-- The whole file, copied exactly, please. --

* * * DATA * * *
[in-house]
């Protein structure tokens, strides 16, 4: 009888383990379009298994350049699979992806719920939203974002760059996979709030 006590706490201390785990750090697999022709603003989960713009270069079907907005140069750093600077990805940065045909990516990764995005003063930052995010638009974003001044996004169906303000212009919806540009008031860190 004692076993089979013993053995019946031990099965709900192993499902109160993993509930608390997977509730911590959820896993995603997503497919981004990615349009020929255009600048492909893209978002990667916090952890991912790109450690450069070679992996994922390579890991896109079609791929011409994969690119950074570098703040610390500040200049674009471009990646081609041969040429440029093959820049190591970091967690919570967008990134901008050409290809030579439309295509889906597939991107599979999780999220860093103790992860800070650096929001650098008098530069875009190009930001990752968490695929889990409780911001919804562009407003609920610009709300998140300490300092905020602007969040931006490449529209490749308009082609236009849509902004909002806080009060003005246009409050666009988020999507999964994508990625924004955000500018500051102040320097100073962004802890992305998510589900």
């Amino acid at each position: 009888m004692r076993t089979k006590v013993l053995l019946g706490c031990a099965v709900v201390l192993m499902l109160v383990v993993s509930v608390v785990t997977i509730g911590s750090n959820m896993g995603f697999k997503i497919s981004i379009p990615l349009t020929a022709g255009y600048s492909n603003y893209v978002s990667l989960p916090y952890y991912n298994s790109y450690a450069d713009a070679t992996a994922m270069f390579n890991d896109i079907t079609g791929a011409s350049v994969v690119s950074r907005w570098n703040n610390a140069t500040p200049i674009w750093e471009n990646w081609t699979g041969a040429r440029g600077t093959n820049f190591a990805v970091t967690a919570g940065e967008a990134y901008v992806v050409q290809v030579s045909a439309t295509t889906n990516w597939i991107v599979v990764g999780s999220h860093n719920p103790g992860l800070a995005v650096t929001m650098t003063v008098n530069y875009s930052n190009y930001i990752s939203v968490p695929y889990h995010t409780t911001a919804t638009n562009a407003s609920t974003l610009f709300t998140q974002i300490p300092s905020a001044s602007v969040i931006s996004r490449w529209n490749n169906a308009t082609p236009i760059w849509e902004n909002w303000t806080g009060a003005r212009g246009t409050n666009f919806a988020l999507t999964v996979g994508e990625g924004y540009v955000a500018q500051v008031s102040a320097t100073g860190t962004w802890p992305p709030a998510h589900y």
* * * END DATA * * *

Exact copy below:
[in-house]
């Protein structure tokens, strides 16, 4: 009888383990379009298994350049699979992806719920939203974002760059996979709030 006590706490201390785990750090697999022709603003989960713009270069079907907005140069750093600077990805940065045909990516990764995005003063930052995010638009974003001044996004169906303000212009919806540009008031860190 004692076993089979013993053995019946031990099965709900192993499902109160993993509930608390997977509730911590959820896993995603997503497919981004990615349009020929255009600048492909893209978002990667916090952890991912790109450690450069070679992996994922390579890991896109079609791929011409994969690119950074570098703040610390500040200049674009471009990646081609041969040429440029093959820049190591970091967690919570967008990134901008050409290809030579439309295509889906597939991107599979999780999220860093103790992860800070650096929001650098008098530069875009190009930001990752968490695929889990409780911001919804562009407003609920610009709300998140300490300092905020602007969040931006490449529209490749308009082609236009849509902004909002806080009060003005246009409050666009988020999507999964994508990625924004955000500018500051102040320097100073962004802890992305998510589900």
């Amino acid at each position: 009888m004692r076993t089979k006590v013993l053995l019946g706490c031990a099965v709900v201390l192993m499902l109160v383990v993993s509930v608390v785990t997977i509730g911590s750090n959820m896993g995603f697999k997503i497919s981004i379009p990615l349009t020929a022709g255009y600048s492909n603003y893209v978002s990667l989960p916090y952890y991912n298994s790109y450690a450069d713009a070679t992996a994922m270069f390579n890991d896109i079907t079609g791929a011409s350049v994969v690119s950074r907005w570098n703040n610390a140069t500040p200049i674009w750093e471009n990646w081609t699979g041969a040429r440029g600077t093959n820049f190591a990805v970091t967690a919570g940065e967008a990134y901008v992806v050409q290809v030579s045909a439309t295509t889906n990516w597939i991107v599979v990764g999780s999220h860093n719920p103790g992860l800070a995005v650096t929001m650098t003063v008098n530069y875009s930052n190009y930001i990752s939203v968490p695929y889990h995010t409780t911001a919804t638009n562009a407003s609920t974003l610009f709300t998140q974002i300490p300092s905020a001044s602007v969040i931006s996004r490449w529209n490749n169906a308009t082609p236009i760059w849509e902004n909002w303000t806080g009060a003005r212009g246009t409050n666009f919806a988020l999507t999964v996979g994508e990625g924004y540009v955000a500018q500051v008031s102040a320097t100073g860190t962004w802890p992305p709030a998510h589900y």